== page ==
We all do it
Have you ever been talking on the phone while driving to the grocery store and then wondered how you ended up at Target? When we do more than one thing at the same time, our focus is spread in so many directions that nothing has our full attention.
Multitasking. It’s normalized and encouraged in our society. But does it make us more productive? Do we actually get more done? Or, are we revving up our nervous systems as we jump from task to task, thinking about what comes next, and trying to do three things at once? Is our work/life suffering when we divide our attention among more than one thing?
Multitasking doesn’t work
Multitasking happens when we try to do two or more tasks simultaneously. We’re watching a show on Netflix while scrolling through Facebook, texting a friend to make plans for the weekend, and eating popcorn.
But studies have shown that multitasking does not make us more productive or efficient. In fact, when we try to juggle numerous tasks at once, we are sacrificing quality, draining our brains, ramping up our nervous systems, and accomplishing less than if we pay attention to just one thing.
There is another way
Unitasking means doing one thing at a time. We give our full attention to one task, staying focused, present, and immersed in the experience. It means when our child is talking, we put down the cell phone and actually listen to what he is saying. Unitasking means turning off email and text alerts so that we can completely focus on completing a presentation for work. It means we are present when driving our car, not responding to text messages, changing the music, or checking emails at a stop light.
There are numerous benefits to unitasking including increased productivity, improved quality, reduced anxiety, and lower stress levels.
Not so fast
Sure, you may be thinking, unitasking makes sense. But, I’m good at doing several things at once. And paying attention while I’m doing dishes sounds so boring.
Maybe. But I’d encourage you to catch yourself multitasking, and then notice how you feel. What sensations do you observe in the body? How fast are your thoughts moving? Are you present?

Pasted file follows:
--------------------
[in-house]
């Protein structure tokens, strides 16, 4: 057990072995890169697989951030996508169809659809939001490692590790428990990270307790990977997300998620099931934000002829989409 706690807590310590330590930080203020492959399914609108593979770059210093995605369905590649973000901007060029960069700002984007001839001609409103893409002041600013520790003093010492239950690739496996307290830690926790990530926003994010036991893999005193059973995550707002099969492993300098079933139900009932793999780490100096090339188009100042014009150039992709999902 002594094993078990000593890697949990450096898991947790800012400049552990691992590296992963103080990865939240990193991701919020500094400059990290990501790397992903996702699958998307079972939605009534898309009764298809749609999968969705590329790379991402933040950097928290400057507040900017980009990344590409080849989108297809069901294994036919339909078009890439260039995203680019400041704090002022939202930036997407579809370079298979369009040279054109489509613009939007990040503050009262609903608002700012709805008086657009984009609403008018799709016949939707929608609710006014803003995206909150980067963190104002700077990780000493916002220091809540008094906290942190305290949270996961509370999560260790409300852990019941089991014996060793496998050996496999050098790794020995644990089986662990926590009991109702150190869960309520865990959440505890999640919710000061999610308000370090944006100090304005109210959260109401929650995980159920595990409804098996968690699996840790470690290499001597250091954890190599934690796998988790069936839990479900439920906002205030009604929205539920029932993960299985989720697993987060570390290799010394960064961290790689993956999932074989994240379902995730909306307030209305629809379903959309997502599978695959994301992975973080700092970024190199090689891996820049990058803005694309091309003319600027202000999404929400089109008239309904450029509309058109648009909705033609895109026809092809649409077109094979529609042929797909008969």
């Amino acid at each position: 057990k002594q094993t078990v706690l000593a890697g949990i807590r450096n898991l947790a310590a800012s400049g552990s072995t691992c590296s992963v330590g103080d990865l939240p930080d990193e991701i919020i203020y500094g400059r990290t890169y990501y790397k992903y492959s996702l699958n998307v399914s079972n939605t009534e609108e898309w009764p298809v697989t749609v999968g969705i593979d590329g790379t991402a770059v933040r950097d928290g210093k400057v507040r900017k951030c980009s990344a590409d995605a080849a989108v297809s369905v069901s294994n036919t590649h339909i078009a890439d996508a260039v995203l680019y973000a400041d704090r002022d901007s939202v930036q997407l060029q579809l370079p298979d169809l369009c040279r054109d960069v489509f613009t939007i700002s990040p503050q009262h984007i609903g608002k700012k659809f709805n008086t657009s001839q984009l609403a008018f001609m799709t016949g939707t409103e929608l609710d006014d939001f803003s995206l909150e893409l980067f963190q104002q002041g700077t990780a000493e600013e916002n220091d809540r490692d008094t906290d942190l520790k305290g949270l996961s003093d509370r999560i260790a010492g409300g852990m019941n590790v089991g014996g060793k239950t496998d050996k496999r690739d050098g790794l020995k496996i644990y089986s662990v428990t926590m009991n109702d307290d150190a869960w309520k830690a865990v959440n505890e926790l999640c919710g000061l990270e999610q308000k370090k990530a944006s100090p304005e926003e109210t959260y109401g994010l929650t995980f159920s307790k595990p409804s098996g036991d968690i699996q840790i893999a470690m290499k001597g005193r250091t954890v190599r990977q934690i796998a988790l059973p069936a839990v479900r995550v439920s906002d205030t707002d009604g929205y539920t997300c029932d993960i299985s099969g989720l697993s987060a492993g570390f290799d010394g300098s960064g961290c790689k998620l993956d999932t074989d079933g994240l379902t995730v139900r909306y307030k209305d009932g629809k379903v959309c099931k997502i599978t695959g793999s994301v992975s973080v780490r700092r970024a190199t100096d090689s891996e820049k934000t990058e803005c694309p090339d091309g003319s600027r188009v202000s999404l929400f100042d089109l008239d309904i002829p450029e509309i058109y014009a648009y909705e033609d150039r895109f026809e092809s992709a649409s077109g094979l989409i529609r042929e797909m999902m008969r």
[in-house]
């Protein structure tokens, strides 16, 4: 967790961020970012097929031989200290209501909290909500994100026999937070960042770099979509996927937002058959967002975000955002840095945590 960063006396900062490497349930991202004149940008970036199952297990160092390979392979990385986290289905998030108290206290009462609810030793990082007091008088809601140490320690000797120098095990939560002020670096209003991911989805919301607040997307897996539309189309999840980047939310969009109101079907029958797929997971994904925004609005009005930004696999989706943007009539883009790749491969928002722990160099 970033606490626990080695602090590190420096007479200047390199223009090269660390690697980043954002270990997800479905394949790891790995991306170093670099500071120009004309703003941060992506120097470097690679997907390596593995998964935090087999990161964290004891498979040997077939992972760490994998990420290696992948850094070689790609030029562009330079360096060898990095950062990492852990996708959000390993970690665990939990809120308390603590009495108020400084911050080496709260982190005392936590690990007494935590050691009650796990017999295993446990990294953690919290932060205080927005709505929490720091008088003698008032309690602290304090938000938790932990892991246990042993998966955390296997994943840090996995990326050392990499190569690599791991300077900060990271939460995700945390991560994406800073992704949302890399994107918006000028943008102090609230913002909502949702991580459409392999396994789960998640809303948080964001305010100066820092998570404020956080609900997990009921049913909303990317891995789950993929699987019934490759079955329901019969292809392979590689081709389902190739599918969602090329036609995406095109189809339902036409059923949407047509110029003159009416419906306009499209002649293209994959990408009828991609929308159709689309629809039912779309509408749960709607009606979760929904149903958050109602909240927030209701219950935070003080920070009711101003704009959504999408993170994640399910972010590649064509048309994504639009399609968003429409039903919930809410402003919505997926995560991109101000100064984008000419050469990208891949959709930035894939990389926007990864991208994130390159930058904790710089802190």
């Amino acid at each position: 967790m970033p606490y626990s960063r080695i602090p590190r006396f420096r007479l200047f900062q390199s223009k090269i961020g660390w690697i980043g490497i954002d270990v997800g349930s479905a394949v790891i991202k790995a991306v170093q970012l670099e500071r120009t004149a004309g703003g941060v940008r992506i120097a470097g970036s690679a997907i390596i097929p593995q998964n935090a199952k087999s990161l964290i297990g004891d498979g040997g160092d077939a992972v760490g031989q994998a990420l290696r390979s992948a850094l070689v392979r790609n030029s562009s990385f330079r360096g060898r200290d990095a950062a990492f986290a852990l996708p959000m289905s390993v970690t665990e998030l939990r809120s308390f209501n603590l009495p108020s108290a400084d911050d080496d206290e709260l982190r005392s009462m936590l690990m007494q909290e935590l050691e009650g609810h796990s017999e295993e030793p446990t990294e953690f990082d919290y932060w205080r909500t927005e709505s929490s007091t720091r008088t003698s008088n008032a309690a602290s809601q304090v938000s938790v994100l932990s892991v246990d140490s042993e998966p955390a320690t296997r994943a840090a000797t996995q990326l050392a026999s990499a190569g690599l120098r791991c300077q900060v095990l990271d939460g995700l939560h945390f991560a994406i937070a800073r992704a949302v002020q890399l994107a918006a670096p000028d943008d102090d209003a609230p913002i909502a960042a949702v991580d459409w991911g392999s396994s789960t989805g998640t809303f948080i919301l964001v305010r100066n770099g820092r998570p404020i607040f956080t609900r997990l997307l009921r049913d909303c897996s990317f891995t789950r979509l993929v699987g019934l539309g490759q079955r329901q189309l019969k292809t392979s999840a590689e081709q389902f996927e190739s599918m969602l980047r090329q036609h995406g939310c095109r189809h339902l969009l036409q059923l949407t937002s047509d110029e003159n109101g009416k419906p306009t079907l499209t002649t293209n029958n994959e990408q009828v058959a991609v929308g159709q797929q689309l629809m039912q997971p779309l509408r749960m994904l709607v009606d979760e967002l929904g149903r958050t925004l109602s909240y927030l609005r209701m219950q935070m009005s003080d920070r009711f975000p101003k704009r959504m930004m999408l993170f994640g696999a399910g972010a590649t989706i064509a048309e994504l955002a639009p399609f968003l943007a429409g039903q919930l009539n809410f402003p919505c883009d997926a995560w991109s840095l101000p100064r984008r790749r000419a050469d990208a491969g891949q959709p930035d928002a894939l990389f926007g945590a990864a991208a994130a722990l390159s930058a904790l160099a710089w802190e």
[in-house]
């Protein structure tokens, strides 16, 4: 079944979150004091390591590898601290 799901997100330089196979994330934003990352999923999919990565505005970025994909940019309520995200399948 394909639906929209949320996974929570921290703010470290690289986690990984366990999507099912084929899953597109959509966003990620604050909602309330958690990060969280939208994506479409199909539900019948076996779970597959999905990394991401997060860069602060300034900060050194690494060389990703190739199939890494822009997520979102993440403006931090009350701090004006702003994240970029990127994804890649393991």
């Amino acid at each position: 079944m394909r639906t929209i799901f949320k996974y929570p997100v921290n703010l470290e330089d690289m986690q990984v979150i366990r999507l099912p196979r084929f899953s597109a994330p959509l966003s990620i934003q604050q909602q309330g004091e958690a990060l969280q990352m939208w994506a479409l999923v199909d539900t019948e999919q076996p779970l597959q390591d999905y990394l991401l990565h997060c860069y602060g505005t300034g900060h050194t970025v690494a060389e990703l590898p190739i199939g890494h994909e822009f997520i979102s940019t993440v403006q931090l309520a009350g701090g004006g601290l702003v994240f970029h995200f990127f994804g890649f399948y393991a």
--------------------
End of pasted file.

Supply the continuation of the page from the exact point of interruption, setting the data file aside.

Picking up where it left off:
Although unitasking might sound good in theory, putting it into practice can be a challenge. Here are a few suggestions to help you embrace the rebellious act of unitasking:
- Look at your schedule for the day and pick the most important thing you need to accomplish.
- Schedule a time to unitask. What is your most productive time of the day? Do you feel focused before lunch time? Then plan to tackle those tasks in the morning.
- Eliminate distractions by silencing your phone, turning off email alerts, closing the door to your office, and maybe moving your phone out of reach.
- Set a time for 30 minutes and let yourself focus on just one task. Other things may pop into your head, but remind yourself that you are paying attention to this task for the next 30 minutes.
- When the timer goes off, notice how you feel. What sensations do you observe in the body? How fast are your thoughts moving? Are you present? Did you complete the task? How is the quality? Observe your breath. Is it fast or slow? Deep or shallow?
- Take a moment to congratulate yourself for unitasking!
Unitasking and Yoga
If you’ve ever done tree pose, you know that you have to be 100% focused on the pose in order to stay balanced on one leg. As soon as your thoughts move away from grounding the standing leg and engaging your core to how much gas costs, you will most likely fall out of the pose.
Yoga provides a great opportunity to practice unitasking! While on the yoga mat, we focus on our breathing, notice how our bodies feel in various shapes, and make choices about our thoughts (Are they helpful? Do I need to recall my intention? Am I present?).
Want to take it a step further? The next time you’re doing yoga, try focusing on just one body part, like the feet. Observe how your feet feel in downward facing dog. Is the weight evenly balanced from the right to left foot in mountain pose? Notice the sensations in the feet during savasana. Can you invite a quality of restfulness into the soles of your feet?
The next time you notice that there are twelve tabs open on the computer that is your mind, stop and take a slow breath in, pause, and exhale. Then, ask yourself if unitasking would serve you at this moment.
Let’s unitask together!
Join me for a live class on Mondays at 7am and Wednesdays at 5:30pm. Can’t make it to the live class? No problem! All classes are recorded and placed in the on-demand library. Practice anytime, anywhere. For more information, visit my website.